Amid much hue and cry over safety measures in school buses that are now prerequisite under the guidelines of the state education board, Parent-Teacher Association (PTA) and school authorities wonder why the government has failed to bring auto-rickshaws and private vehicles, which continue to ferry school children caring little about safety, under the purview of latest norm.
The association with other educationists and parents have decided to hold a meeting and raise the issue with the Chief Minister Prithviraj Chavan next year, in order to persuade the government to impose a ban on private vehicles owners who flout rules.
"After inquiring with several parents about the safety rules, we learnt that most of the parents are not even aware the norms and were allowing children to commute in private vehicles and autos. Despite the Government Resolution regulations, auto rickshaws flout rules and carry more than eight children, which could be dangerous," said Rajshri Natu, secretary of PTA.
Parents, who cannot afford to send their children in buses, reportedly opt for auto rickshaws that are comparatively cheaper and charge according to the number of students they ferry. "Some parents do not object to how their children are being taken to school as they look for cheaper means. It is known that private vehicles and rickshaws that carry more than eight children do not follow the norms but are still allowed to operate. We can not do anything as it is the parents who decide," said a principal of a school, requesting anonymity.
In the city most of the 15,000 rickshaws that reportedly ferry students to and from schools, violate norms. According to the rules, a vehicle should be more than 12 ft and should carry not more than five students. "We have been questioning the education department regarding this, but they says that the RTO's are suppose to check. Now that our agitation is gaining momentum we will take it up with the CM as the schools have asked us to get involved," Natu added.
Earlier, MiD DAY had reported how the RTOs in the city, who are short staffed, are unable to carry out periodic inspections to check whether school buses and private vehicles were following the norms. State education secretary, Sanjay Kumar said, "We have prepared a comprehensive report on the transport system and have no objection on rickshaws carrying students. We had issued guidelines, but which up to the RTO and traffic police department to check if they are followed. People are not objecting to the rickshaws or private vehicles, they only want them to follow the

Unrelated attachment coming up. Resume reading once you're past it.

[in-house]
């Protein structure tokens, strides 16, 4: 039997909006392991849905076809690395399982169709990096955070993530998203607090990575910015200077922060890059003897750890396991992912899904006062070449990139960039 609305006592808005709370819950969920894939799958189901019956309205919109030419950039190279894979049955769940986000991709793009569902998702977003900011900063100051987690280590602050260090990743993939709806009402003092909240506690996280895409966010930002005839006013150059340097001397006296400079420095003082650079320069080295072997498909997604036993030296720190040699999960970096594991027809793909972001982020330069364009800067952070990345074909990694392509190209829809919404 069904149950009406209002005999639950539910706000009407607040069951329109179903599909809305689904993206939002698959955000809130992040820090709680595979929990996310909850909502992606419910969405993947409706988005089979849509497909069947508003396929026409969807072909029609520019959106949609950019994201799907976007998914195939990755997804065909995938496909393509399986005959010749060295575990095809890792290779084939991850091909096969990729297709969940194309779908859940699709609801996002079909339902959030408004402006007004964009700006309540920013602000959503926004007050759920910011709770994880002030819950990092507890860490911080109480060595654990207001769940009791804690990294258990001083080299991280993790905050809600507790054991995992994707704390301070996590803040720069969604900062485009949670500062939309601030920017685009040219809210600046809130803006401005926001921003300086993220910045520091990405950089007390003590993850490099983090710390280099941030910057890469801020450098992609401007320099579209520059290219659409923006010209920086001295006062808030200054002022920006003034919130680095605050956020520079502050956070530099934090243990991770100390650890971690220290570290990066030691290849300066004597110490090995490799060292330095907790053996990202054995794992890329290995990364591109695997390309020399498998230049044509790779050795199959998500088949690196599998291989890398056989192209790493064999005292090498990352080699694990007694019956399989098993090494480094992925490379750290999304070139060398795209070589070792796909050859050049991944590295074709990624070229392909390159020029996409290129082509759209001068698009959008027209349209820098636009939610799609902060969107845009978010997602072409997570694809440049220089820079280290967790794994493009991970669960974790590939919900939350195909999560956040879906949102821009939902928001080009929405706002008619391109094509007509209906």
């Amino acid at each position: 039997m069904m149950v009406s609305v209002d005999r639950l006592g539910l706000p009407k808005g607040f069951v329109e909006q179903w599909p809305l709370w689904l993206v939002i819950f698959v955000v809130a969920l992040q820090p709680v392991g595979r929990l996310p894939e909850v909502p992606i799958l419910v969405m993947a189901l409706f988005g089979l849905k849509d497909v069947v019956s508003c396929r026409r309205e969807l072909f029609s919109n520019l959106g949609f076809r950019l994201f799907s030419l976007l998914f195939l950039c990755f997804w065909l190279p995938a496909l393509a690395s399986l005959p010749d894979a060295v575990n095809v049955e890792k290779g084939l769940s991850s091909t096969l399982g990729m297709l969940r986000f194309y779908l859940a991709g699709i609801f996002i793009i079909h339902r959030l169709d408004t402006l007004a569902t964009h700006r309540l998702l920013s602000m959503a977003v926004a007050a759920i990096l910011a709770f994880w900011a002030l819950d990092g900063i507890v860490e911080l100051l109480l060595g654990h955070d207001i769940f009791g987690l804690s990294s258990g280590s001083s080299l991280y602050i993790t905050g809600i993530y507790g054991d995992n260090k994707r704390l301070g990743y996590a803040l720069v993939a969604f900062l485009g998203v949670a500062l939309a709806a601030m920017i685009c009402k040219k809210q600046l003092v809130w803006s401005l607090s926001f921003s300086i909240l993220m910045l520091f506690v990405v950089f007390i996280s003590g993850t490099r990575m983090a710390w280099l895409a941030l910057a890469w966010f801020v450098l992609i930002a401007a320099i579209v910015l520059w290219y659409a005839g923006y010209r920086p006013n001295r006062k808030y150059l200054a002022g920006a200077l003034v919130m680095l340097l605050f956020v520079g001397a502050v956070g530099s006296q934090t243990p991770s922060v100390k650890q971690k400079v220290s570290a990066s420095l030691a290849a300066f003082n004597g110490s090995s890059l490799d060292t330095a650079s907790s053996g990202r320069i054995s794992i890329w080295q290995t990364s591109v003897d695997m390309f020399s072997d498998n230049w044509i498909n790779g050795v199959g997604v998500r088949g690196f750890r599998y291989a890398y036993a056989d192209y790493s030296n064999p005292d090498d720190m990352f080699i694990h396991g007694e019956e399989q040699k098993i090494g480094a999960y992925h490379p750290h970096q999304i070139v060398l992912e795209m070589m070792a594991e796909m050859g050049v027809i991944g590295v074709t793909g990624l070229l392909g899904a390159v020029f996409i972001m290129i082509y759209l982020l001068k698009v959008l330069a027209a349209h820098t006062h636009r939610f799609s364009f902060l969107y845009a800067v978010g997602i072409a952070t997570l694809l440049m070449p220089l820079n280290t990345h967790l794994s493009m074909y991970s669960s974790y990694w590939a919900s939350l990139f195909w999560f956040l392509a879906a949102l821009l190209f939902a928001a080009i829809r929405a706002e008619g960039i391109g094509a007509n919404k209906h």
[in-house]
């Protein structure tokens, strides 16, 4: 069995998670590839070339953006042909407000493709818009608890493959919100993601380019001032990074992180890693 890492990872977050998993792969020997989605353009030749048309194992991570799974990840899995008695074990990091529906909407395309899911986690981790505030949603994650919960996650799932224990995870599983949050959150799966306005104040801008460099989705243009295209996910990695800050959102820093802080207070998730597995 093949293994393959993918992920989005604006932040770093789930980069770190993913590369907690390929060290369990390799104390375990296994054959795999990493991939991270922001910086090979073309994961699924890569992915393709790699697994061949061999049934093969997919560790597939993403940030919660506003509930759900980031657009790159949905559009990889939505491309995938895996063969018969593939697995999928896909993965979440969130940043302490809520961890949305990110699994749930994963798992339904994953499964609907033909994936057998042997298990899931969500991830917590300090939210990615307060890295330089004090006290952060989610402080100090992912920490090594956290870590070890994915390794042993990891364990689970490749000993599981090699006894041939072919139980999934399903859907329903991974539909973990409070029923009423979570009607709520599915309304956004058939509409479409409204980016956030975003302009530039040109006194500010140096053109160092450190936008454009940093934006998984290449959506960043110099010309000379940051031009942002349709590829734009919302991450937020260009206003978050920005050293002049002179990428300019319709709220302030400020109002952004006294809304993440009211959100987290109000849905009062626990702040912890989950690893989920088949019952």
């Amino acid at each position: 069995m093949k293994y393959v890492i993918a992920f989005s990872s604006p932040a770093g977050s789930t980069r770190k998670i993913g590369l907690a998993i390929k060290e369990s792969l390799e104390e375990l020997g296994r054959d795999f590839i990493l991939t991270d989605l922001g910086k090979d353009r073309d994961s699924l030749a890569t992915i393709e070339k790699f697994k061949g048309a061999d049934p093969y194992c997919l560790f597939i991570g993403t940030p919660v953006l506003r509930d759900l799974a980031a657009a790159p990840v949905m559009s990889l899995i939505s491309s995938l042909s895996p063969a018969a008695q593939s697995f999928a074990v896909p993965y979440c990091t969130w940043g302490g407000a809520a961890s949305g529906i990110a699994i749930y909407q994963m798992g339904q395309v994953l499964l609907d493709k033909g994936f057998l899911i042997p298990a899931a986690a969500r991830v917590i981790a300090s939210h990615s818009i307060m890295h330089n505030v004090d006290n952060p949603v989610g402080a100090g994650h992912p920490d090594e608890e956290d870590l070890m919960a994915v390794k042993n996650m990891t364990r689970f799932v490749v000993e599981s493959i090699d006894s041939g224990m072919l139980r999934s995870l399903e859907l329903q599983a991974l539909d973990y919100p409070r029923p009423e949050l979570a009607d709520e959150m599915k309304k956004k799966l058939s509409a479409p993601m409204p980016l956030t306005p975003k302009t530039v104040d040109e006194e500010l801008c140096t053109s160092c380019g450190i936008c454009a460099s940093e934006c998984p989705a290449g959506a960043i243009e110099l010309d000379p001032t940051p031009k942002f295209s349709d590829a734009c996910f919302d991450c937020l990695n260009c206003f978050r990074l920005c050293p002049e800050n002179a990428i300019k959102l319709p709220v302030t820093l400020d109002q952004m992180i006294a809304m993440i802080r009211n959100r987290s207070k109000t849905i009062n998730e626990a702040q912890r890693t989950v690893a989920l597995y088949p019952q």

School buses to join statewide strike
School bus operators in the city will also join the statewide strike against 'stringent government safety rules' on Tuesday, towing the line of their fellow associations across the state. Baba Shinde, president of the city Bus Owner's Association say that they have discussed the issue with associations in Mumbai and have decided to support the strike. "The government has imposed impractical safety rules which are technically impossible to implement. Rear right hand side exit doors cannot be incorporated, as it requires modification of the original body of the bus, adding to additional expenses. Big-sized fire extinguishers also cannot be placed above the driver's seat, as they are cumbersome while cleaning the bus," said Shinde. The strike was declared by Harish Kotak and Anil Garg of the School and Company Bus Owners Association (Maharashtra) in Mumbai on Saturday. The members have also decided to compile a detailed report about the difficulties faced by bus owners, which will be submitted to the Motor Vehicle Department and the state Transport Ministry. Operators from other cities such as Thane, Nashik and Nagpur are also expected to join the strike. The city Bus Owner's Association and other transport bodies will also meet tomorrow at Somwar Peth to discuss the future plan of action. "We might also discuss the issue with the Regional Transport Office and relevant officials, if required," added Shinde.